Another serious challenge confronting Japan is the precipitous depreciation of the yen. A weaker currency may help export-oriented manufacturers, but most other companies will be hurt by higher costs for oil, natural gas, components, and other essential imports. Households are also starting to feel the brunt of rising prices. The Ukraine crisis, pandemic, and China’s zero-Covid policy are impacting on corporate performance, fueling fears of increased unemployment. As disposable income shrinks, some households will struggle to make ends meet.
Also troubling is the rush with which the US Federal Reserve Board and the European Central Bank are raising interest rates in an effort to tame inflation. This, of course, risks further hampering economic growth—already sluggish without the shock of monetary tightening. The BOJ has so far been reluctant to hike interest rates, but this will exert further downward pressure on the yen. Until recently, the BOJ had been preoccupied with reaching its inflation target of around 2%. Now, inflation is emerging as a bigger threat than deflation, particularly if it is accompanied by recession and results in stagflation.
Figure 1. Prospects for the Global Economy (World, Advanced Economies, Emerging Economies, %)
Note: EMDEs = emerging market and developing economies. Shaded area indicates forecasts.
Source: World Bank, Global Economic Prospects, June 2022.
Breakdown in International Coordination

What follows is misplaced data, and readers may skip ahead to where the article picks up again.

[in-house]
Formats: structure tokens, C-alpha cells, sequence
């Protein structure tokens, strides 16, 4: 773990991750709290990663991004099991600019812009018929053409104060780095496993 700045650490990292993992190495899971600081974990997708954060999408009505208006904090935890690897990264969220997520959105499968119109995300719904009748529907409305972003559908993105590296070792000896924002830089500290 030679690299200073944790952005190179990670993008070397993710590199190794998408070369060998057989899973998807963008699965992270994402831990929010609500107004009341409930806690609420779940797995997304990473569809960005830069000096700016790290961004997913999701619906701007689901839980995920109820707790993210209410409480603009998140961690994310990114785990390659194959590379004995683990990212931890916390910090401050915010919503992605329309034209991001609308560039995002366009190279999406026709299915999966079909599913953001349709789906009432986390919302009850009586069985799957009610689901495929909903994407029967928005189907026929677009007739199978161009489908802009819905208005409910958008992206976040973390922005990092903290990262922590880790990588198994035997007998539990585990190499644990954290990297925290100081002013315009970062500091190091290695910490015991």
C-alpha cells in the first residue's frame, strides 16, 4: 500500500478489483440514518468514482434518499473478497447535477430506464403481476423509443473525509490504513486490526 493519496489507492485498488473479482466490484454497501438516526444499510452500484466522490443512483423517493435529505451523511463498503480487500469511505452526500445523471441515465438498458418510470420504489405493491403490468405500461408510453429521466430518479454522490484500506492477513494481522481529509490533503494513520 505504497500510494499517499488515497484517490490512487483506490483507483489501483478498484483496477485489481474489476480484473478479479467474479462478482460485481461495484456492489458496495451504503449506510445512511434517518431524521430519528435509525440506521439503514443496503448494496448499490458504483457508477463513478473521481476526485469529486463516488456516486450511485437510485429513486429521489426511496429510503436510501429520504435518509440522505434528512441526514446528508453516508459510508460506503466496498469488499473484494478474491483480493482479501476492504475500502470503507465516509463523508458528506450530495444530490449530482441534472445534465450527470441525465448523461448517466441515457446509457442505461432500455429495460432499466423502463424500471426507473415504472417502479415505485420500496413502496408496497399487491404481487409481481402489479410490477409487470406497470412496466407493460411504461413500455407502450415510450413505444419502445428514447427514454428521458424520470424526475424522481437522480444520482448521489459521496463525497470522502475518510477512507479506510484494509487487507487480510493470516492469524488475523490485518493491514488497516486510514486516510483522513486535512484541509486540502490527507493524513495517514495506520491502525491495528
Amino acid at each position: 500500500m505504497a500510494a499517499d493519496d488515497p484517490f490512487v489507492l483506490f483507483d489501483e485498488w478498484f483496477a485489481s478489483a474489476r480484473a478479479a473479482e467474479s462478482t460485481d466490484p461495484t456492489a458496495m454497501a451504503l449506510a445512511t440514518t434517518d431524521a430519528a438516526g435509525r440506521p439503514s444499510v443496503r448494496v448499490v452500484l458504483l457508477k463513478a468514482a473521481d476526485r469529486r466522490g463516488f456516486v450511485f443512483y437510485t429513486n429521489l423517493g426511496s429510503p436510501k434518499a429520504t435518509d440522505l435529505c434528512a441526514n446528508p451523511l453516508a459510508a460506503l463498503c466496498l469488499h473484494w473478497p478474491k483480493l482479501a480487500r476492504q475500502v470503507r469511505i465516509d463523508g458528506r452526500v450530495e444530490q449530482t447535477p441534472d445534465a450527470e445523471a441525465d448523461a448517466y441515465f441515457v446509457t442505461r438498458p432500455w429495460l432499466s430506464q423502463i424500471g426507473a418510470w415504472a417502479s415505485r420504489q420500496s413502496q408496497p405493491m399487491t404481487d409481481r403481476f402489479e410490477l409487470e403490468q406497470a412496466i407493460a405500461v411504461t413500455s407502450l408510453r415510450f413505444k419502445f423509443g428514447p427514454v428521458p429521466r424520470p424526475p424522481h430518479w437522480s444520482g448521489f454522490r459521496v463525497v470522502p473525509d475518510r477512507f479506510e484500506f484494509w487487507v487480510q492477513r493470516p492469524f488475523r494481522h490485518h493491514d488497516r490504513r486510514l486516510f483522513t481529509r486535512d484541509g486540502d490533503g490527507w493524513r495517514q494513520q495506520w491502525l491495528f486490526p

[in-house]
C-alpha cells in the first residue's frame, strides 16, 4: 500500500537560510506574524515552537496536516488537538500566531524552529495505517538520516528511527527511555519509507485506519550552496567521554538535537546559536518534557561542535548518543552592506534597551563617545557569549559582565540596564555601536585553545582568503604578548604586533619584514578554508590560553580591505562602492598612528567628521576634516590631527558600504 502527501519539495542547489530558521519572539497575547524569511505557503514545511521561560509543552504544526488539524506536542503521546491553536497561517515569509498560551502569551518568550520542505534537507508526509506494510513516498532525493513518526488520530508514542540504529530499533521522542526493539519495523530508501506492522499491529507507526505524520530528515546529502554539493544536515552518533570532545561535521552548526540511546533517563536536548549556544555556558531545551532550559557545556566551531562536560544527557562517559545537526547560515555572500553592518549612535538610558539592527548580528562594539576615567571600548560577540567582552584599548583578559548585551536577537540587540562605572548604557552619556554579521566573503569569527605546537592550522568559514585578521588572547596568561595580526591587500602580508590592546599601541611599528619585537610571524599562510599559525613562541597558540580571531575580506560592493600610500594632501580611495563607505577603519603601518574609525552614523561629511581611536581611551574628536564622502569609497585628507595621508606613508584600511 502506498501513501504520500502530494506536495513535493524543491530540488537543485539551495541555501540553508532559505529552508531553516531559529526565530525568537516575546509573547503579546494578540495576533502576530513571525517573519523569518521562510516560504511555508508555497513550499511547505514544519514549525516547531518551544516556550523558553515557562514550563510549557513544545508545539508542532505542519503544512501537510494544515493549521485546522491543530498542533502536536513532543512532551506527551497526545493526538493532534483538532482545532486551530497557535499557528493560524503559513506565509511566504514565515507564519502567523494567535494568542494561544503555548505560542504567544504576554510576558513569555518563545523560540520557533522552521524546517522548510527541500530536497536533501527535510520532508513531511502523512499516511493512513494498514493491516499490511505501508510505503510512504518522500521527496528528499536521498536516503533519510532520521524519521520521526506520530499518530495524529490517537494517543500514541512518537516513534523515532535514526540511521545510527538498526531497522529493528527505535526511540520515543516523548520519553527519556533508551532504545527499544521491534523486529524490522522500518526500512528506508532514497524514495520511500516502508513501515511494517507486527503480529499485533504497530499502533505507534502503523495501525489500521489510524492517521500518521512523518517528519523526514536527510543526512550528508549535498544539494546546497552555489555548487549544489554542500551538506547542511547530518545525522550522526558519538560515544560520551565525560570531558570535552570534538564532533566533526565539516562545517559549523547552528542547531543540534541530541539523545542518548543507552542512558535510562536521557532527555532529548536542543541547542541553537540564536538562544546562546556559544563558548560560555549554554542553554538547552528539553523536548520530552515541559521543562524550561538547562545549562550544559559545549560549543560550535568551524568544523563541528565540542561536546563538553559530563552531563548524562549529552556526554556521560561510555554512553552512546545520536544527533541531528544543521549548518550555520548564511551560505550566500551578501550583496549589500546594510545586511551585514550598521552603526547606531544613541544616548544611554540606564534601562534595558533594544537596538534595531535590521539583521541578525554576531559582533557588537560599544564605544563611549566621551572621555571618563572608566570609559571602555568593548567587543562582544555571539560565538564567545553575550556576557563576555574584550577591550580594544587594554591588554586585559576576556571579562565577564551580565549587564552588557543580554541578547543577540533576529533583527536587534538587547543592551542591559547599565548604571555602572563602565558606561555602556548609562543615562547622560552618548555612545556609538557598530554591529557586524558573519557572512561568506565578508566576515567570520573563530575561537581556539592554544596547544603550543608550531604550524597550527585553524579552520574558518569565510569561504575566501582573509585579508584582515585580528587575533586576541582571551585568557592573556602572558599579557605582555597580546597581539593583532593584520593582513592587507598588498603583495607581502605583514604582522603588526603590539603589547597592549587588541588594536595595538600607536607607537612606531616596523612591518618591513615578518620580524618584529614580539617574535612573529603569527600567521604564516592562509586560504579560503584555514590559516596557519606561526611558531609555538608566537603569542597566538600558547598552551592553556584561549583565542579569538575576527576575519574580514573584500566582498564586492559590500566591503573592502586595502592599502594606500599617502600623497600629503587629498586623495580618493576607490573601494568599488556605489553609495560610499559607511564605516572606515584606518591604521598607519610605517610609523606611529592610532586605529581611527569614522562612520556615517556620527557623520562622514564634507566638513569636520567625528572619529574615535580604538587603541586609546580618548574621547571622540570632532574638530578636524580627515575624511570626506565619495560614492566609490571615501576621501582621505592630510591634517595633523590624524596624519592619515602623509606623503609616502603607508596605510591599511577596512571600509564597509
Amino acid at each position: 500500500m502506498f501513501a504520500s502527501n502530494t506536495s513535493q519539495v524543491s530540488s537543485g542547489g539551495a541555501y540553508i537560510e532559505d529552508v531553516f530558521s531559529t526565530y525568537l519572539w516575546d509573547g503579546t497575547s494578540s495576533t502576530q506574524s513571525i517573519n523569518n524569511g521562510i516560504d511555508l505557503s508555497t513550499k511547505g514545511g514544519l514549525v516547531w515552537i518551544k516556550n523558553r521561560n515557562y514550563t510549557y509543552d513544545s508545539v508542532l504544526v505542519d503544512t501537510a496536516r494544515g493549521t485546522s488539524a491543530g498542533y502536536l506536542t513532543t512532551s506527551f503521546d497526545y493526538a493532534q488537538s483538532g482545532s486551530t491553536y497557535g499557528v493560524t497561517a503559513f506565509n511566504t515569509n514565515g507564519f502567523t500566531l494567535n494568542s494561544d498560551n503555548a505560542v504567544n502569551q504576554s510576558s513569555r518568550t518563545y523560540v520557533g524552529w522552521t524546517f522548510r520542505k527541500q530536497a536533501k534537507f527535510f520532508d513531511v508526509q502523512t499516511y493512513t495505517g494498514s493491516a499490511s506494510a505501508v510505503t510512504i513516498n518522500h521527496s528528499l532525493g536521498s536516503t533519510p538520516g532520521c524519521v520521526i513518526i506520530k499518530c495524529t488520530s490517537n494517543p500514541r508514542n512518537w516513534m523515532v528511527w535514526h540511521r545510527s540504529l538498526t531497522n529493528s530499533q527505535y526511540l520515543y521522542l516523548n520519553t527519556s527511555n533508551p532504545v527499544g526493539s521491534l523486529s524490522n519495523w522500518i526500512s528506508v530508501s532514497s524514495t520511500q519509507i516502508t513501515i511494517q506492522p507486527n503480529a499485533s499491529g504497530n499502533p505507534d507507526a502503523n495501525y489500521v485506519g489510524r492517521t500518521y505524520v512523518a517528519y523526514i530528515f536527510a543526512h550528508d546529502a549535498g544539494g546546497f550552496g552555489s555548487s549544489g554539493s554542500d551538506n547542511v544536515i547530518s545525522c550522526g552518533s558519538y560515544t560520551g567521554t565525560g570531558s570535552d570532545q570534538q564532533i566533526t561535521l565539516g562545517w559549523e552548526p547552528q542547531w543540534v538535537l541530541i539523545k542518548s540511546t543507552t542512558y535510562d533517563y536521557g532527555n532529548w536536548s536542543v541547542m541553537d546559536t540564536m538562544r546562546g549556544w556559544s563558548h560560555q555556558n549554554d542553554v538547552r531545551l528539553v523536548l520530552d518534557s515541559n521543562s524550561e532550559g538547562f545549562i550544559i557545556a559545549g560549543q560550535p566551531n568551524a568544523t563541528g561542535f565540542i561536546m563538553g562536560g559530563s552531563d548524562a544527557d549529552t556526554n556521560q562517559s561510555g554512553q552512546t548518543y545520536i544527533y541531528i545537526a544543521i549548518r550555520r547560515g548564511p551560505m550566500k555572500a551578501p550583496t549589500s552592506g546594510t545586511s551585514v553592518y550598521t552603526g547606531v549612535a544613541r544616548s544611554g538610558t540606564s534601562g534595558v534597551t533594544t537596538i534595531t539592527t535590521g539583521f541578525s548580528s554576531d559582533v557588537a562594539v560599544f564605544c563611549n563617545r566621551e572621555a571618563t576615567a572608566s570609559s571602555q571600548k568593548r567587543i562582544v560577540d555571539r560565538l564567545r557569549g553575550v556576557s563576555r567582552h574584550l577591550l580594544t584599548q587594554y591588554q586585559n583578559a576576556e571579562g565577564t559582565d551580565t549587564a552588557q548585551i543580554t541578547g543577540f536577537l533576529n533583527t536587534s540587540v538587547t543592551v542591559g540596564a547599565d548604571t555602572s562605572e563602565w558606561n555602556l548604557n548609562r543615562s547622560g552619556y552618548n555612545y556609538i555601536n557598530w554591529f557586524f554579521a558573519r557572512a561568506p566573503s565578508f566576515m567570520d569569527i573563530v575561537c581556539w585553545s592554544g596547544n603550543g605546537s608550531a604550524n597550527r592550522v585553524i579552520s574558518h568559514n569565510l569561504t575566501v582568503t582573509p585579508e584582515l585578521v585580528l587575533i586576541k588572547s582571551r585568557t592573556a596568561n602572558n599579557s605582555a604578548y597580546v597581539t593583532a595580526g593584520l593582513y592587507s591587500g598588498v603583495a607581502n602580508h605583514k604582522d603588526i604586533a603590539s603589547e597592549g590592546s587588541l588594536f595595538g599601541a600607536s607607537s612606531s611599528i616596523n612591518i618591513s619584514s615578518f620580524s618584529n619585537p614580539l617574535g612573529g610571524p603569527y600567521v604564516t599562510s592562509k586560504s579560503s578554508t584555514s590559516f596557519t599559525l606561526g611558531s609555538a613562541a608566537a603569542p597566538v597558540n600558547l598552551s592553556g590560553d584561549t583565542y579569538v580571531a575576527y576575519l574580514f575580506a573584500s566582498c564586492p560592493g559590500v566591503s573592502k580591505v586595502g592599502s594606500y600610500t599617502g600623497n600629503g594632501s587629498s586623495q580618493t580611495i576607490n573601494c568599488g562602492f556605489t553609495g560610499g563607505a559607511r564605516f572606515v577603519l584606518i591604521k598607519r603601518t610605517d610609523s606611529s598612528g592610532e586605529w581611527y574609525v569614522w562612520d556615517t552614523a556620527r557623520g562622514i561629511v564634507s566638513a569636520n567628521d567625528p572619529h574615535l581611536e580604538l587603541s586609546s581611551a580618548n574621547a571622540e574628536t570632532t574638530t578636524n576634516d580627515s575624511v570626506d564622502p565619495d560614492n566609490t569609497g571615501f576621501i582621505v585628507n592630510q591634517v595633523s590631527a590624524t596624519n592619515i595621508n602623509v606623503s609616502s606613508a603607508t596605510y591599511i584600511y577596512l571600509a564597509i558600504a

In the past, global financial stability was maintained through a system of international coordination. But that system has largely broken down in the face of the COVID pandemic and the war in Ukraine. The World Bank projects global economic growth of 2.9% in 2022, considerably lower than the 5.7% in 2021 (see Figure 1), with President David Malpass warning that stagflation could soon lead to a debt crisis in emerging economies. The lack of international monetary policy coordination could make stagflation even harder to avoid.
The prospect of a debt crisis in developing and emerging economies is reminiscent of the currency crisis that engulfed East Asia in 1997. Huge investments had poured into the region’s emerging economies, but when hedge funds and other speculators withdrew their liquidity, many of these countries faced a currency crisis.
The state of the global economy and international finance today seems far more precarious than in 1997, for the amount of investments and loans being channeled into developing and emerging economies is on a far bigger scale. Inflation fears are rising on a global level, compounded by a war and pandemic that have dragged on longer than expected. This is not only triggering higher energy prices but depleting food supplies. The world may soon confront a food crisis.